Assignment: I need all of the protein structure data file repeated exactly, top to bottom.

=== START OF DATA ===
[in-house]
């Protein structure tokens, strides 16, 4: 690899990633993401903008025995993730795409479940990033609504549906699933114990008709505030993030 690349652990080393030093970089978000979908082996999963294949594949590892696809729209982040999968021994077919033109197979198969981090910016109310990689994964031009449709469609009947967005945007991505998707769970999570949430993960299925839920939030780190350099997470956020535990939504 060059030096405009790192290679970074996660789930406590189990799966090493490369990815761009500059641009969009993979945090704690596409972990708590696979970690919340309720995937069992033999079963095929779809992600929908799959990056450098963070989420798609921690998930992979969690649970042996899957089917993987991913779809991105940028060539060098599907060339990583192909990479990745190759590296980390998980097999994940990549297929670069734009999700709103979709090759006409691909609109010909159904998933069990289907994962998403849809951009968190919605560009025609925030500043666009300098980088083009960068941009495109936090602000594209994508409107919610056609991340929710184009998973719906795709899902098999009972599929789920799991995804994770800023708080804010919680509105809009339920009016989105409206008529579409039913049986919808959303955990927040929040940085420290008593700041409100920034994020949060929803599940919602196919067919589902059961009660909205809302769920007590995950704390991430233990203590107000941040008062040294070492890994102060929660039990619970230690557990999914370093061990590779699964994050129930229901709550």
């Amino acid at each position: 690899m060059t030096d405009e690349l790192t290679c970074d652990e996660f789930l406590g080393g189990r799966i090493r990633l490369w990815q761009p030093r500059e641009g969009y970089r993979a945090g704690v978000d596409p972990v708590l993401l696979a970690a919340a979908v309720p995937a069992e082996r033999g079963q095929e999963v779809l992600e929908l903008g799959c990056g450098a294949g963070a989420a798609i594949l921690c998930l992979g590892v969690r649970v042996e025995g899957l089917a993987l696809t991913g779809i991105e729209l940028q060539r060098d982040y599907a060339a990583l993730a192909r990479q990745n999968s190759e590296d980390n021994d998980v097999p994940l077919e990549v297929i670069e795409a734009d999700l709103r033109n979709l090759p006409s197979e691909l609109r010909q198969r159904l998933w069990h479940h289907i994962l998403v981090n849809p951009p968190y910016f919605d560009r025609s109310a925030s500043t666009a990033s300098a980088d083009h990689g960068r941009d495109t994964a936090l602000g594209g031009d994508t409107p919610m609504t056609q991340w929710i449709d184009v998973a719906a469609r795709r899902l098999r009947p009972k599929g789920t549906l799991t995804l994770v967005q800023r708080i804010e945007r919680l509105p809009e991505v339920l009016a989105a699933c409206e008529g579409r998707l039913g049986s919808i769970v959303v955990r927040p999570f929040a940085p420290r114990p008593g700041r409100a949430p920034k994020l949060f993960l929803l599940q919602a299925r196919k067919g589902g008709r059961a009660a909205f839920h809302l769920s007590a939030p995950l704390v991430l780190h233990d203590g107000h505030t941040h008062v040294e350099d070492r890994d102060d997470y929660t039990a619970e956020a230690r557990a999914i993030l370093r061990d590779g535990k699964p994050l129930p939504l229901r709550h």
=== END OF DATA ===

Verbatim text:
[in-house]
């Protein structure tokens, strides 16, 4: 690899990633993401903008025995993730795409479940990033609504549906699933114990008709505030993030 690349652990080393030093970089978000979908082996999963294949594949590892696809729209982040999968021994077919033109197979198969981090910016109310990689994964031009449709469609009947967005945007991505998707769970999570949430993960299925839920939030780190350099997470956020535990939504 060059030096405009790192290679970074996660789930406590189990799966090493490369990815761009500059641009969009993979945090704690596409972990708590696979970690919340309720995937069992033999079963095929779809992600929908799959990056450098963070989420798609921690998930992979969690649970042996899957089917993987991913779809991105940028060539060098599907060339990583192909990479990745190759590296980390998980097999994940990549297929670069734009999700709103979709090759006409691909609109010909159904998933069990289907994962998403849809951009968190919605560009025609925030500043666009300098980088083009960068941009495109936090602000594209994508409107919610056609991340929710184009998973719906795709899902098999009972599929789920799991995804994770800023708080804010919680509105809009339920009016989105409206008529579409039913049986919808959303955990927040929040940085420290008593700041409100920034994020949060929803599940919602196919067919589902059961009660909205809302769920007590995950704390991430233990203590107000941040008062040294070492890994102060929660039990619970230690557990999914370093061990590779699964994050129930229901709550």
């Amino acid at each position: 690899m060059t030096d405009e690349l790192t290679c970074d652990e996660f789930l406590g080393g189990r799966i090493r990633l490369w990815q761009p030093r500059e641009g969009y970089r993979a945090g704690v978000d596409p972990v708590l993401l696979a970690a919340a979908v309720p995937a069992e082996r033999g079963q095929e999963v779809l992600e929908l903008g799959c990056g450098a294949g963070a989420a798609i594949l921690c998930l992979g590892v969690r649970v042996e025995g899957l089917a993987l696809t991913g779809i991105e729209l940028q060539r060098d982040y599907a060339a990583l993730a192909r990479q990745n999968s190759e590296d980390n021994d998980v097999p994940l077919e990549v297929i670069e795409a734009d999700l709103r033109n979709l090759p006409s197979e691909l609109r010909q198969r159904l998933w069990h479940h289907i994962l998403v981090n849809p951009p968190y910016f919605d560009r025609s109310a925030s500043t666009a990033s300098a980088d083009h990689g960068r941009d495109t994964a936090l602000g594209g031009d994508t409107p919610m609504t056609q991340w929710i449709d184009v998973a719906a469609r795709r899902l098999r009947p009972k599929g789920t549906l799991t995804l994770v967005q800023r708080i804010e945007r919680l509105p809009e991505v339920l009016a989105a699933c409206e008529g579409r998707l039913g049986s919808i769970v959303v955990r927040p999570f929040a940085p420290r114990p008593g700041r409100a949430p920034k994020l949060f993960l929803l599940q919602a299925r196919k067919g589902g008709r059961a009660a909205f839920h809302l769920s007590a939030p995950l704390v991430l780190h233990d203590g107000h505030t941040h008062v040294e350099d070492r890994d102060d997470y929660t039990a619970e956020a230690r557990a999914i993030l370093r061990d590779g535990k699964p994050l129930p939504l229901r709550h």